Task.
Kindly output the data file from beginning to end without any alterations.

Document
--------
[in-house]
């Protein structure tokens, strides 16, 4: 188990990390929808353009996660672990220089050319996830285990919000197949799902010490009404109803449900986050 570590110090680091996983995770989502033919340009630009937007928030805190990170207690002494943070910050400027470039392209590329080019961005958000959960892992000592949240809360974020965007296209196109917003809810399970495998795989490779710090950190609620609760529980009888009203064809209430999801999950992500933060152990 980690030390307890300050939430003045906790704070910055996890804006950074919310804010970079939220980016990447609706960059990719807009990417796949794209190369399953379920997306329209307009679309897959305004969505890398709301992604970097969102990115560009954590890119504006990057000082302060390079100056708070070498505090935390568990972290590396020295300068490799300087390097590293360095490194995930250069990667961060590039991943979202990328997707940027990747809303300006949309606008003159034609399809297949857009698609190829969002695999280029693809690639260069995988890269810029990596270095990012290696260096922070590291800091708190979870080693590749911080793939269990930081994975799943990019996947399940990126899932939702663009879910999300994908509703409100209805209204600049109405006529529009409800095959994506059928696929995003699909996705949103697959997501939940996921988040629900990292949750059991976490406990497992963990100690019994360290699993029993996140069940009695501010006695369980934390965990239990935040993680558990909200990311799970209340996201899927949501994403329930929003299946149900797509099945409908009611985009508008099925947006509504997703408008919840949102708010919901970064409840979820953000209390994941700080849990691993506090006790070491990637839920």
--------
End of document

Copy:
[in-house]
């Protein structure tokens, strides 16, 4: 188990990390929808353009996660672990220089050319996830285990919000197949799902010490009404109803449900986050 570590110090680091996983995770989502033919340009630009937007928030805190990170207690002494943070910050400027470039392209590329080019961005958000959960892992000592949240809360974020965007296209196109917003809810399970495998795989490779710090950190609620609760529980009888009203064809209430999801999950992500933060152990 980690030390307890300050939430003045906790704070910055996890804006950074919310804010970079939220980016990447609706960059990719807009990417796949794209190369399953379920997306329209307009679309897959305004969505890398709301992604970097969102990115560009954590890119504006990057000082302060390079100056708070070498505090935390568990972290590396020295300068490799300087390097590293360095490194995930250069990667961060590039991943979202990328997707940027990747809303300006949309606008003159034609399809297949857009698609190829969002695999280029693809690639260069995988890269810029990596270095990012290696260096922070590291800091708190979870080693590749911080793939269990930081994975799943990019996947399940990126899932939702663009879910999300994908509703409100209805209204600049109405006529529009409800095959994506059928696929995003699909996705949103697959997501939940996921988040629900990292949750059991976490406990497992963990100690019994360290699993029993996140069940009695501010006695369980934390965990239990935040993680558990909200990311799970209340996201899927949501994403329930929003299946149900797509099945409908009611985009508008099925947006509504997703408008919840949102708010919901970064409840979820953000209390994941700080849990691993506090006790070491990637839920």